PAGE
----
Kaplan–Meier Survival Analysis
Kaplan–Meier analysis was performed with the online multi-cancer biomarker validation tool, SurvExpress, in the TCGA-liver cancer datasets containing 422 samples, using the hub genes as an input (Aguirre-Gamboa et al., 2013).
Thirty HBV-related HCC and their paired non-tumor tissues were collected from August 2014 to December 2017 at China-Japan Union Hospital of Jilin University. All the specimens were dealing with liquid nitrogen after surgical resection and stored at -80°C. Three independent pathologists made the decision about the diagnosis of HCC and assessed the samples with HE staining.
Total RNA of 30 HCC samples was extracted using Trizol (Invitrogen) as described everywhere, qRT-PCR was performed by One-Step qPCR Kit (Invitrogen) and CFX ConnectTM Real-Time System (BIO-RAD) following manufacturer’s instructions. The data of qPCR were processed by ΔΔCt method with normalizing to GAPDH as the reference gene. The sequence of primers was shown in Supplementary Table S2.
The 4 μm thick sections cut from formalin-fixed, paraffin-embedded HCC tissue were used for IHC of hub genes as described before (Ho et al., 2012). The primary antibodies against EZH2 (No. 191080, Abcam), BUB1B (No. 183496, Abcam), CENPF (No. 223847, Abcam), TPX2 (11741-1-AP, Proteintech) and GINS1 (No. D161403, Sangon Biotech) were employed for IHC. Image Pro Plus 6.0 (Media Cybernetics, Bethesda, MD, United States) was employed to measure the positive area of hub genes for quantitative analysis.
All data are shown as mean ± SDs except for otherwise indicated. Significance was determined with two-tailed t-test when comparing the variance from HCC to the adjacent non-tumor tissue. GraphPad Prism 6 software (GraphPad Software, La Jolla, CA, United States) was used for analysis. A P < 0.05 is considered significant.
This study was carried out in accordance with the recommendations of CIOMS. The protocol was approved by the institutional review boards of the China-Japan Union Hospital of Jilin University. All subjects gave written informed consent in accordance with the Declaration of Helsinki.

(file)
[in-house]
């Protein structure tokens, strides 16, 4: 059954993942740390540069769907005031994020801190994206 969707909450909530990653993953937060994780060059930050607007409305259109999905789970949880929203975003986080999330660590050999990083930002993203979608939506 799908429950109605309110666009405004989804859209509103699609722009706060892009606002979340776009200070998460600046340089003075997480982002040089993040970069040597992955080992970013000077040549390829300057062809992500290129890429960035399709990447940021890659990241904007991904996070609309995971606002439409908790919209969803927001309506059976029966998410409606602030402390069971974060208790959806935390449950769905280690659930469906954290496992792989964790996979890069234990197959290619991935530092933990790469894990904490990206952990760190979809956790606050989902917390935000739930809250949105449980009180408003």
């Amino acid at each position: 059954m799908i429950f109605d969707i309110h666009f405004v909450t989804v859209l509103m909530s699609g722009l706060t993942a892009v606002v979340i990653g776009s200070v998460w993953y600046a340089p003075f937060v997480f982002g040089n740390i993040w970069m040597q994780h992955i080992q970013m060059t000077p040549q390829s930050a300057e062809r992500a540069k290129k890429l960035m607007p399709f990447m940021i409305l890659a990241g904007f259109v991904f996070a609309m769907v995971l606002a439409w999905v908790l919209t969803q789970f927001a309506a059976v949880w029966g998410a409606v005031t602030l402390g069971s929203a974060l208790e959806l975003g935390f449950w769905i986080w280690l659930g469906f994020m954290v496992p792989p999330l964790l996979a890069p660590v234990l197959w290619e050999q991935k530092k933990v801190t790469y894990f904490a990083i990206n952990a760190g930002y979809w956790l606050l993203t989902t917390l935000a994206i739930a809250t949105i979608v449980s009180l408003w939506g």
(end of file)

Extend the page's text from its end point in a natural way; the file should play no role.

XJ conceived and designed the study. BS collected, analyzed the data, and wrote the manuscript. GL, DJ, SL, and GC revised the manuscript. All authors read and approved the manuscript.
Conflict of Interest Statement
The authors declare that the research was conducted in the absence of any commercial or financial relationships that could be construed as a potential conflict of interest.
The Supplementary Material for this article can be found online at: https://www.frontiersin.org/articles/10.3389/fphys.2018.01019/full#supplementary-material
FIGURE S1 |(A) Data before normalization. (B) Data after normalization.
TABLE S1 | Samples detail.
TABLE S2 | qPCR primers used for tissues specific expression analysis.
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Keywords: separation of sister chromatids, HCC, biomarker, SAM, GSEA
Citation: Sun B, Lin G, Ji D, Li S, Chi G and Jin X (2018) Dysfunction of Sister Chromatids Separation Promotes Progression of Hepatocellular Carcinoma According to Analysis of Gene Expression Profiling. Front. Physiol. 9:1019. doi: 10.3389/fphys.2018.01019
Received: 23 February 2018; Accepted: 10 July 2018;
Published: 27 July 2018.
Edited by:Cesare Gargioli, Università degli Studi di Roma Tor Vergata, Italy
Reviewed by:Gabriele Grassi, University of Trieste, Italy
Fabiola Moretti, National Council of Italy, Italy
Copyright © 2018 Sun, Lin, Ji, Li, Chi and Jin. This is an open-access article distributed under the terms of the Creative Commons Attribution License (CC BY). The use, distribution or reproduction in other forums is permitted, provided the original author(s) and the copyright owner(s) are credited and that the original publication in this journal is cited, in accordance with accepted academic practice. No use, distribution or reproduction is permitted which does not comply with these terms.
*Correspondence: Xingyi Jin, email@example.com